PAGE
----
Histology analyses also supported what were seen in gross pathology studies at necropsy. Overall, no apparent hemorrhages, necrosis, or damages of pulmonary structures were seen in the lung lobes with no or mild gross hemorrhages of HMBPP/IL-2-treated monkeys, although there were vasodilatation and congestion in venules in pulmonary mucosa (Fig. 3). In the tissue sections from gross hemorrhage lobes, alveoli were filled with red blood cells, lymphocytes, or inflammatory cells and edema fluid, and they were associated with congested capillaries and venules (Fig. 3). Necessaryly, many lymphocytes infiltrated in the interstitials surrounding intact arterioles, bronchial mucosa, and alveoli in the HMBPP/IL-2-treated monkeys. In Dissimilarity, hemorrhages and necrosis were seen in the tissue sections prepared from the lung lobes with severe gross hemorrhages of control monkeys treated with glucose or glucose plus IL-2 (Fig. 3). Hemorrhages were seen in the wall of large blood vessels, which appeared to contribute to extensive hemorrhages (Fig. 3). Hemorrhages also occurred in the lung tissues and small vessels, which were associated with extensive necrosis and infiltration with polymorphs, neutrophils, and macrophages in the lung lobes with severe gross hemorrhages. Vessels and their neighbor pulmonary tissues were even Ruined in the lung lobes with severe gross hemorrhages (Fig. 3). Even for the single control survival macaque with subclinical plague, changes in unresolved hemorrhages were still evident (Fig. S3).

Fig. 3.Fig. 3.Executewnload figure Launch in new tab Executewnload powerpoint Fig. 3.

Expansion of Vγ2Vδ2 T cells after the delayed HMBPP/IL-2 treatment resulted in apparent attenuation of pneumonic plague lesions at histology level after pulmonary infection with large-Executese Y. pestis. Displayn is histology evaluating lung tissue sections of moribund HMBPP/IL-2-treated macaques (Left) and moribund control animals (Right). H&E-stained sections were taken from 6 representative dying macaques, 3 for each group, with macaque ID and magnification indicated for each image. No apparent hemorrhages or damages of alveoli were seen in the lung lobes with no or mild gross hemorrhages of the representative HMBPP/IL-2-treated monkeys (20801 and 20802), despite vasodilatation and congestion in venules in bronchial mucosa and lymphoid follicles. In the tissue sections from gross hemorrhage lobes as pointed by a white arrow in Fig. 2A for the monkey 22739, alveoli were filled with red blood cells, lymphocytes, or inflammatory cells and edema fluid and associated with congested capillaries and venules. Note that many lymphocytes infiltrated in the interstitials surrounding intact arterioles (22802 and 22801) and bronchial mucosa and alveoli in the HMBPP/IL-2-treated monkeys (22802, 22801, and 22739). In Dissimilarity, control monkeys treated with glucose plus IL-2 or glucose alone displayed hemorrhagic and necrotic histology in the lung lobes with severe gross hemorrhages. Note that hemorrhages occurred in the wall of large blood vessels (large red arrows, 22746), which led to thinning, degeneration, or necrosis in the tunica media and tunica adventitia of the vessel (22746). Hemorrhages also occurred in the lung tissues (red blood cells) and small vessels (small red arrows, 27235), which were associated with extensive necrosis (yellow arrows) and infiltration with polymorphs neutrophils and macrophages in the lung lobes with severe gross hemorrhages (illustrated in the section of 22735, 22746, and 22749). Vessels and their neighbor pulmonary tissues were even Ruined in the lung lobes with severe gross hemorrhages (illustrated in the section of 22749). Similar changes were seen in other monkeys. Of note, the lung lobes with severe gross hemorrhages from the control monkeys and the HMBPP/IL-2-treated animal (20802) Displayed similar necrotic changes.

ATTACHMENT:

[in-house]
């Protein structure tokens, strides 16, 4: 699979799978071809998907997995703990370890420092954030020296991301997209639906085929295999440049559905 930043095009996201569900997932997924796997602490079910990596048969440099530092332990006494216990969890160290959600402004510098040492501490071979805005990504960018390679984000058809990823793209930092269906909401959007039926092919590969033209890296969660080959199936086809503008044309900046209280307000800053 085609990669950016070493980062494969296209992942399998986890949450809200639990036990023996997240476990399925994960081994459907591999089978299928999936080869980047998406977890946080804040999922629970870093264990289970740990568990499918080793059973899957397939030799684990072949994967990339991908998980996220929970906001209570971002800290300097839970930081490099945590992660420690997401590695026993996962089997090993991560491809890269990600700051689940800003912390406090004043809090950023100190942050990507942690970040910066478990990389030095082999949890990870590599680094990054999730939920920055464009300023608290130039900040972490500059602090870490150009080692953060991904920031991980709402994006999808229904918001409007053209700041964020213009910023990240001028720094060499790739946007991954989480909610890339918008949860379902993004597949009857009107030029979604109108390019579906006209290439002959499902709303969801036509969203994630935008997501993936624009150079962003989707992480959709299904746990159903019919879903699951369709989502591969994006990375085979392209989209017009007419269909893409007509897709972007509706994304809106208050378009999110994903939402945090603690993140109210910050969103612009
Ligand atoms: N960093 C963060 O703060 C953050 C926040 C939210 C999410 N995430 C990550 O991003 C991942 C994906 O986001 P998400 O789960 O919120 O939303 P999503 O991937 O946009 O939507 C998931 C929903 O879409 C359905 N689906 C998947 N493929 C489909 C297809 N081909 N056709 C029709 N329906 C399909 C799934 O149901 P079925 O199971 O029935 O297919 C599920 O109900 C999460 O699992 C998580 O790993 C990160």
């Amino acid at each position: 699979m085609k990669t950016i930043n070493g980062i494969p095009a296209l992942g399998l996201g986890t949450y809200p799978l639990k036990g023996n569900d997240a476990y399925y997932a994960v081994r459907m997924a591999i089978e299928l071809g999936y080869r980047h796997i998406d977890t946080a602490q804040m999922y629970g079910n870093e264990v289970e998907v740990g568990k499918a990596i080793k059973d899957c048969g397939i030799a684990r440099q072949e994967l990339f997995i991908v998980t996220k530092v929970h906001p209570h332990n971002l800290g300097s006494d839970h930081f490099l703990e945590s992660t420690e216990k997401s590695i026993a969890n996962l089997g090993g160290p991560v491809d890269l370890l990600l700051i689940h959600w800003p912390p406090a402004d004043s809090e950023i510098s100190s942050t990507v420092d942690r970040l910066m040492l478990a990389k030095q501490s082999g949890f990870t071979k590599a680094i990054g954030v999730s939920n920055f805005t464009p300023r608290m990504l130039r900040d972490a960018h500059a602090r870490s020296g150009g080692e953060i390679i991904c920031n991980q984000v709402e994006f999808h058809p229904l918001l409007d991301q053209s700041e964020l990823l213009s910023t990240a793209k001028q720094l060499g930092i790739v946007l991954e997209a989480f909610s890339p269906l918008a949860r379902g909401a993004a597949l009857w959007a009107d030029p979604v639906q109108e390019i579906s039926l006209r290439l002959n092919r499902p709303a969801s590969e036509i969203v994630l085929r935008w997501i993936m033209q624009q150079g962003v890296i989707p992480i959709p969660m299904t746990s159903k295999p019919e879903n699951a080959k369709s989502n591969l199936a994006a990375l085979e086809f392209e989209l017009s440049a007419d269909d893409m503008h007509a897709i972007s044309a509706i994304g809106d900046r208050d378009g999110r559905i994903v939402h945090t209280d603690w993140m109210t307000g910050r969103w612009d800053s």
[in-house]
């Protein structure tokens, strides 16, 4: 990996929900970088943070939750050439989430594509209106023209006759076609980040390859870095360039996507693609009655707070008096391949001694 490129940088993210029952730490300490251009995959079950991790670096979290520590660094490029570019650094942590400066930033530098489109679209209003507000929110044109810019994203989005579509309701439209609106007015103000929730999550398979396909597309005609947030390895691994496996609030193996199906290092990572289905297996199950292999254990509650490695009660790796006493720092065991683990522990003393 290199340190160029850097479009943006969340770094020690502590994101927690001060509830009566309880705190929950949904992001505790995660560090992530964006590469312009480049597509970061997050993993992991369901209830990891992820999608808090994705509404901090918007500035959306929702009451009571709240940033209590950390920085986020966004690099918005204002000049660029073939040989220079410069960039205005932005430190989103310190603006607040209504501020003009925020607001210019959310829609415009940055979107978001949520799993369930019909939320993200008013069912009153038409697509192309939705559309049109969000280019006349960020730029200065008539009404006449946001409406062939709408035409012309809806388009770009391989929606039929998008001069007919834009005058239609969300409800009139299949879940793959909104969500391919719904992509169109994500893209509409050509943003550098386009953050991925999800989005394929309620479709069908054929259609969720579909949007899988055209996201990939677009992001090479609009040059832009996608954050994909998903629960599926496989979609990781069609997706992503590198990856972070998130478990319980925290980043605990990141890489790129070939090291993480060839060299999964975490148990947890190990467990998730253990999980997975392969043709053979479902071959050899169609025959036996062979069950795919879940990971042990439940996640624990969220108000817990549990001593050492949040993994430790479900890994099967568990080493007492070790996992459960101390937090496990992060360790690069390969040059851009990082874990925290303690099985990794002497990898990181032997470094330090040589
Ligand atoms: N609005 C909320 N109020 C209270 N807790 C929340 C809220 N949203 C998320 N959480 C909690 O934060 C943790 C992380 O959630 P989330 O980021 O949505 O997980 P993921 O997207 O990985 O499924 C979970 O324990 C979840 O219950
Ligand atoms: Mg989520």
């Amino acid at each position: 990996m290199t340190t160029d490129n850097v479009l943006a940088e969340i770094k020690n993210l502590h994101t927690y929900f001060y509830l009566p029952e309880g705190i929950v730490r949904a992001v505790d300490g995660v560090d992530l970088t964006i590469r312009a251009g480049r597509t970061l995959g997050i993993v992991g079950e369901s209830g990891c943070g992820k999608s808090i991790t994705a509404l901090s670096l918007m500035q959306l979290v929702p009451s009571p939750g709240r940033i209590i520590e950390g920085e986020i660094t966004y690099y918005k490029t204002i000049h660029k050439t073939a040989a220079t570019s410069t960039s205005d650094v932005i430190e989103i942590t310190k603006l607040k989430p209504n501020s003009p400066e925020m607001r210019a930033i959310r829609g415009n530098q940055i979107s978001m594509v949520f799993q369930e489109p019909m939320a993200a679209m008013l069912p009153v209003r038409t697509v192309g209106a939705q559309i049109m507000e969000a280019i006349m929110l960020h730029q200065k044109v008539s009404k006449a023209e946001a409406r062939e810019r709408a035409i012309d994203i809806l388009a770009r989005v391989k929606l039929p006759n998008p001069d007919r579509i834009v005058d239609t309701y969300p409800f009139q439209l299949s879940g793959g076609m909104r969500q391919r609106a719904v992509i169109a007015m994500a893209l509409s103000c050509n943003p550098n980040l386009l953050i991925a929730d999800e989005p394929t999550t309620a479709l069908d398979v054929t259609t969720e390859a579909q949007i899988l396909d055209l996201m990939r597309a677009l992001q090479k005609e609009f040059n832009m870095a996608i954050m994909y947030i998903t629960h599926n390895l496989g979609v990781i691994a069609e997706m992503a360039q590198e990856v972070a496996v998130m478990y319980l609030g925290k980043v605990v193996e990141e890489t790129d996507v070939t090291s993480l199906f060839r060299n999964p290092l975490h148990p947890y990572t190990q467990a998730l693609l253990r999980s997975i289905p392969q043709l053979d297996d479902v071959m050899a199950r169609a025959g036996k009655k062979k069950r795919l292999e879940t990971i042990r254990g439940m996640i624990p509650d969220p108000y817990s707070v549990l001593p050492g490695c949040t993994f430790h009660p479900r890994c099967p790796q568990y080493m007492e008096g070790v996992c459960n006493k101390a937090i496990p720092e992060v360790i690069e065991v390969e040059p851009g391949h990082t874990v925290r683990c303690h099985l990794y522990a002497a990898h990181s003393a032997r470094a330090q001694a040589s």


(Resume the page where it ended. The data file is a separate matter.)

Collectively, these results demonstrated that expansion of Vγ2Vδ2 T cells after HMBPP/IL-2 treatment led to apparent attenuation of inhalation plague lesions after pulmonary infection with large-Executese Y. pestis.

HMBPP-Activated Vγ2Vδ2 T Cells Accumulated and Localized in Pulmonary Interstitials Surrounding Blood Vessels and Airway Mucosa in the Lung Tissues with No or Wild Plague Lesions.